One of the most underestimated and unappreciated aspects of the weather is dense fog and low cloud prediction. It is very difficult to do and I'm finding that out the hard way this morning. Local observations from the Madison, Valdosta and Live Oak areas have visibilities under 1/4 mile in thick fog. The first few visible satellite shots indicate that the low cloud bank covers almost our entire viewing area, except for a few pockets west of north of Tallahassee. We need to reach a temperature of about 60 degrees to begin mixing the much drier air a few hundred feet above the surface to the ground itself. That may take until 11 o'clock or noon in places. Once the sunshine breaks through, the thermometer ought to break through 70 in a hurry. We expect highs to reach the mid 70s today (but I'm a little worried that we won't get there if these clouds do not dissipate fast enough) and into the upper 70s Monday as a ridge builds over the Southeastern United States. There are hints from our locally-run WRF model that another bank of stratus and fog will develop late tonight and early Monday. Since the pattern isn't expected to change much, travelers and commuters should be prepared for it. Tuesday should end up nearly identical to Monday.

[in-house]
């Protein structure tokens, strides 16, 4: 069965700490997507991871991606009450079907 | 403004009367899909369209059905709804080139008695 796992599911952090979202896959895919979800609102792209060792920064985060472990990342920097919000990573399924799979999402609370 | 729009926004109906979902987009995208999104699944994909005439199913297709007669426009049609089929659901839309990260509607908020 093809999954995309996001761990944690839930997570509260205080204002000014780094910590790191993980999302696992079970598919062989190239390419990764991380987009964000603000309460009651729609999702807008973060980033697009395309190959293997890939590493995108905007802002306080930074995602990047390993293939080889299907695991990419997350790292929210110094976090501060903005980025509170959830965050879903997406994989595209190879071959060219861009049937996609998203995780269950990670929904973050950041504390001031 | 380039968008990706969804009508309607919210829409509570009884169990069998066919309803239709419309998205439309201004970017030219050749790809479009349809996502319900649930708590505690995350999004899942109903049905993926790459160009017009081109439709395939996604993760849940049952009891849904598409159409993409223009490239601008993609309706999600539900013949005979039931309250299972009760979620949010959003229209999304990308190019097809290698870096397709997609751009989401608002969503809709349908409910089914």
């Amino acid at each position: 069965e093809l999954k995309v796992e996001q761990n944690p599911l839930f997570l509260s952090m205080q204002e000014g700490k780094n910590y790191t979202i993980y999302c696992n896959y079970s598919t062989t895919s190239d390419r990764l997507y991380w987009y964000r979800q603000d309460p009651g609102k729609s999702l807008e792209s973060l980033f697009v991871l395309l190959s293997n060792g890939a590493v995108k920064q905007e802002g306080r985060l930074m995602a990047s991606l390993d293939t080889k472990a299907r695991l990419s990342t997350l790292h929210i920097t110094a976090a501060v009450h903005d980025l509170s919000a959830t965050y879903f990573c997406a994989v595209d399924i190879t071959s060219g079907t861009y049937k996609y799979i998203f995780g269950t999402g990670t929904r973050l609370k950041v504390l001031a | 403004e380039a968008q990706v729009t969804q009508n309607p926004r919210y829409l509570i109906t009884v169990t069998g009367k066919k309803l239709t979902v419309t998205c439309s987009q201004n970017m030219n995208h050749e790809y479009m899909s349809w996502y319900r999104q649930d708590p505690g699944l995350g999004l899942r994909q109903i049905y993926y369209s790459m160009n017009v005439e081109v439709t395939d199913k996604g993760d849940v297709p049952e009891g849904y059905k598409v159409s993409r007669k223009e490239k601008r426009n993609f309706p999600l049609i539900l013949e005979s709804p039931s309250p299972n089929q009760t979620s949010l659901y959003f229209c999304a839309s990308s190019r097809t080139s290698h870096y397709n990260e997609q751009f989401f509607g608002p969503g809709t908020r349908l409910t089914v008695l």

The models are in better agreement on the approach of the next cold front. The GFS and UKMET are looking more and more like yesterday's ECMWF. That means the shortwave trough will lift from the Southern Plains Tuesday to New England on Wednesday, leaving the cold front to stall out in our viewing area. With weakening large-scale dynamics, the best we can expect is a few showers Wednesday or Thursday. The next trough kicking out from the Western U.S. looks more formidable and should bring us a better chance of showers and storms between late Thursday and Friday.
I mentioned in yesterday's blog that the global models were forecasting a stormier pattern next weekend. That still stands today. In fact, the GFS and ECMWF are predicting a low pressure area to develop in the North-Central Gulf of Mexico next Saturday night, then tracking it across the Southeastern U.S. on Sunday. This sort of a low pressure track can favor severe weather if other ingredients are present. We'll keep watching it; stay tuned.